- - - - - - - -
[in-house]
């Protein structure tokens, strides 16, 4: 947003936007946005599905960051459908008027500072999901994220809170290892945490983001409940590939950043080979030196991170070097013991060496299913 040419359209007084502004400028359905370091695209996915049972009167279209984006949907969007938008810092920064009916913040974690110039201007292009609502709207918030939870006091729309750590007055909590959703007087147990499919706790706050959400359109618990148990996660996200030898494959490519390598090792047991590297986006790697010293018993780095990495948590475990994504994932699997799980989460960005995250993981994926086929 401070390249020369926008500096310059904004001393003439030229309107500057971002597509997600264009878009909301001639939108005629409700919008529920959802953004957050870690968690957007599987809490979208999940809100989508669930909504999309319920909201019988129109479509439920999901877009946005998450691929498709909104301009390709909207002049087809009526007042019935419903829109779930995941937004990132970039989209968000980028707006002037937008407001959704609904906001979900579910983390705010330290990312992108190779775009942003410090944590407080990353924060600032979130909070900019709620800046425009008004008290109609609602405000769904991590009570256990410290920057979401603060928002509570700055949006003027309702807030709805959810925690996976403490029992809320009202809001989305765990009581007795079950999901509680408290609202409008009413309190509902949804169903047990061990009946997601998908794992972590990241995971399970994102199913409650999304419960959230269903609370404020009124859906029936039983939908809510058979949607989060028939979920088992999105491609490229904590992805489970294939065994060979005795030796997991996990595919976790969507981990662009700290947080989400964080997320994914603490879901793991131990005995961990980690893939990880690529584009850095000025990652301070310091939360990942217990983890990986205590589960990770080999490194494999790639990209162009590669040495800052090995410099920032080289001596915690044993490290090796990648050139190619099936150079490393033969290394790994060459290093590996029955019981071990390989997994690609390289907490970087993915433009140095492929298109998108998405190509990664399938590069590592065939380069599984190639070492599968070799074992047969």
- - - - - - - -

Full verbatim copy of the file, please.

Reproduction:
[in-house]
């Protein structure tokens, strides 16, 4: 947003936007946005599905960051459908008027500072999901994220809170290892945490983001409940590939950043080979030196991170070097013991060496299913 040419359209007084502004400028359905370091695209996915049972009167279209984006949907969007938008810092920064009916913040974690110039201007292009609502709207918030939870006091729309750590007055909590959703007087147990499919706790706050959400359109618990148990996660996200030898494959490519390598090792047991590297986006790697010293018993780095990495948590475990994504994932699997799980989460960005995250993981994926086929 401070390249020369926008500096310059904004001393003439030229309107500057971002597509997600264009878009909301001639939108005629409700919008529920959802953004957050870690968690957007599987809490979208999940809100989508669930909504999309319920909201019988129109479509439920999901877009946005998450691929498709909104301009390709909207002049087809009526007042019935419903829109779930995941937004990132970039989209968000980028707006002037937008407001959704609904906001979900579910983390705010330290990312992108190779775009942003410090944590407080990353924060600032979130909070900019709620800046425009008004008290109609609602405000769904991590009570256990410290920057979401603060928002509570700055949006003027309702807030709805959810925690996976403490029992809320009202809001989305765990009581007795079950999901509680408290609202409008009413309190509902949804169903047990061990009946997601998908794992972590990241995971399970994102199913409650999304419960959230269903609370404020009124859906029936039983939908809510058979949607989060028939979920088992999105491609490229904590992805489970294939065994060979005795030796997991996990595919976790969507981990662009700290947080989400964080997320994914603490879901793991131990005995961990980690893939990880690529584009850095000025990652301070310091939360990942217990983890990986205590589960990770080999490194494999790639990209162009590669040495800052090995410099920032080289001596915690044993490290090796990648050139190619099936150079490393033969290394790994060459290093590996029955019981071990390989997994690609390289907490970087993915433009140095492929298109998108998405190509990664399938590069590592065939380069599984190639070492599968070799074992047969």